Volume 22, Number 30 | The Newspaper of Lower Manhattan | December 4 - 10, 2009
Division I softball players from St. John’s gave tips to the Downtown Little League’s softball players this fall in P.S. 234.
Ball is soft but pitches can be fast, Downtown girls learn
While most Downtown kids were shooting hoops on the basketball court or launching penalty kicks on the soccer field, more than a dozen Lower Manhattan girls this fall were gearing up for the upcoming softball season with two-hour workouts led by players from the St. John’s University softball team.
The Downtown Little League has recruited varsity players from St. John’s, a Division I college, to coach the girls who will be starring on the diamond this spring. The initiative is one of several aimed at enhancing the level of play in the league’s 9-to-12-year-old division.
“We’re committed to this division,” said league president Tom Merrill. “We want the girls not only to have fun but to be able to complete a 6-4-3 double-play.”
The practices come in response to complaints that Downtown wasn’t fully committed to its softball program for girls in Tribeca, Battery Park City and the Financial District. Merrill said a mistaken notion had taken hold in Lower Manhattan that softball was secondary to a league that has begun to produce some of the top youth baseball teams in Manhattan.
In addition to the St. John’s clinics and other fall ball practices, softball parent Christopher O’Mara led a squad of 9-to-12-year-old girls for games against teams from the Upper West Side, the Upper East Side and Greenwich Village. The league is considering a similar travel team this spring for its younger girls, adding to a varsity team of 15- and 16-year-olds and a junior varsity team of 13- and 14-year olds.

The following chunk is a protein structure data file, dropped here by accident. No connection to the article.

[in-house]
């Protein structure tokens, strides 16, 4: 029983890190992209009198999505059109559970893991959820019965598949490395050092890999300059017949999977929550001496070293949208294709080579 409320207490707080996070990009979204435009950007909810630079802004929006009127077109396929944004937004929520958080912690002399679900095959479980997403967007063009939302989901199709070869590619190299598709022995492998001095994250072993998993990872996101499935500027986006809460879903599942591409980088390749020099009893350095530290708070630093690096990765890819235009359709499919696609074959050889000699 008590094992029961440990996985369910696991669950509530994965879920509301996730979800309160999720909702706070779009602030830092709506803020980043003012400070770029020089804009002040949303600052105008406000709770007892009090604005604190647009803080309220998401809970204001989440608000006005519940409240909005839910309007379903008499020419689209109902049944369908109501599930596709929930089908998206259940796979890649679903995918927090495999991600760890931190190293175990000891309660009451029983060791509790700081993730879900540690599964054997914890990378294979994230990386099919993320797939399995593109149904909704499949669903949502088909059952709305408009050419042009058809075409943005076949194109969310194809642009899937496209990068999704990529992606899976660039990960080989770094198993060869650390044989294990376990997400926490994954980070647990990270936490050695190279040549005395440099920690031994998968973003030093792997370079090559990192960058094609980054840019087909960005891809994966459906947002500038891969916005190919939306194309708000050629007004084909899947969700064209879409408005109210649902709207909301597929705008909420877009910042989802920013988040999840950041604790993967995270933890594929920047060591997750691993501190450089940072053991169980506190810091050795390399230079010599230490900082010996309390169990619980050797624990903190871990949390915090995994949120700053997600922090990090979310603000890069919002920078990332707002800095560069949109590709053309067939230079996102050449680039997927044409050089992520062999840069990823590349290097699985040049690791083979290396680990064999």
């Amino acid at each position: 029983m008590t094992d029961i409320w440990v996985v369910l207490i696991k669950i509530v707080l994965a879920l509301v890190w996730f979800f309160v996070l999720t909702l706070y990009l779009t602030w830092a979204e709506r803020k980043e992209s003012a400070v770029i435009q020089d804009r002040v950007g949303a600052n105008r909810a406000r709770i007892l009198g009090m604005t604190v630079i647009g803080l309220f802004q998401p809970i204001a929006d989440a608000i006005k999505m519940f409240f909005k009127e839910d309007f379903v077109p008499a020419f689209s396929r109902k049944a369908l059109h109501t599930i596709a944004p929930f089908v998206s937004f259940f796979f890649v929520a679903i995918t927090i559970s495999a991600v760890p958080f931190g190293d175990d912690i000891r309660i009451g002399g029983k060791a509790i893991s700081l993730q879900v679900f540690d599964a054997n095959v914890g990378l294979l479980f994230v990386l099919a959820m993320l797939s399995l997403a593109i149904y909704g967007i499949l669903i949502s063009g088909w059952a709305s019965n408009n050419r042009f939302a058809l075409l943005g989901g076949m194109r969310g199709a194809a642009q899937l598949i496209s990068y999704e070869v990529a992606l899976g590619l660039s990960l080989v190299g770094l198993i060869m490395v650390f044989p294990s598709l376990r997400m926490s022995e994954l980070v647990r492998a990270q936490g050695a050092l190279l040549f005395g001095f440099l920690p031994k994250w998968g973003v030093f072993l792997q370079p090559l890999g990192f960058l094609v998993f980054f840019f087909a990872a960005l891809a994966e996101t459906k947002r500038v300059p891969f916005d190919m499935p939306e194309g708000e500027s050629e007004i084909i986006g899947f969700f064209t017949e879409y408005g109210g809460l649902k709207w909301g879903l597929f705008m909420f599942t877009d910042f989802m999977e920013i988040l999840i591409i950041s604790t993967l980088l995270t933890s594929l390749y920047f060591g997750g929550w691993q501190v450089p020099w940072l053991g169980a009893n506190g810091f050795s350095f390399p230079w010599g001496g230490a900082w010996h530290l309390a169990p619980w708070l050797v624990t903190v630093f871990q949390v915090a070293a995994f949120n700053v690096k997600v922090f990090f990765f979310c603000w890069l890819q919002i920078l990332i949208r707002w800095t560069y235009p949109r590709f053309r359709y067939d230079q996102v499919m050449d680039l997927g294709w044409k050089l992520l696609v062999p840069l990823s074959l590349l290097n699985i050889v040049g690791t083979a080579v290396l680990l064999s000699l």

“Our girls went against very good windmill pitching,” said O’Mara. “They played very well.”
The St. John’s practices, which were held in P.S. 234’s gym and courtyard, focused on windmill pitching, batting technique, and basics like throwing, fielding, base running and even bunting. Kat Lawrence, a star hurler for St. John’s, left girls gaping as she demonstrated the 64-mile-hour fastball she routinely tosses by opposing hitters.
“We couldn’t believe anyone could throw that fast,” said 10-year-old Sophia Marino. “They were teaching us how to do it.”
The Downtown practices, which are free and open to all girls in Lower Manhattan, will resume in January, shortly before the league selects rosters for the 2010 season. This year, the league is hoping to expand its softball division and wants to bring the St. John’s coaches to the Battery Park City fields to work with individual teams.
“We want Downtown softball to be as good as any program in Manhattan,” Merrill said.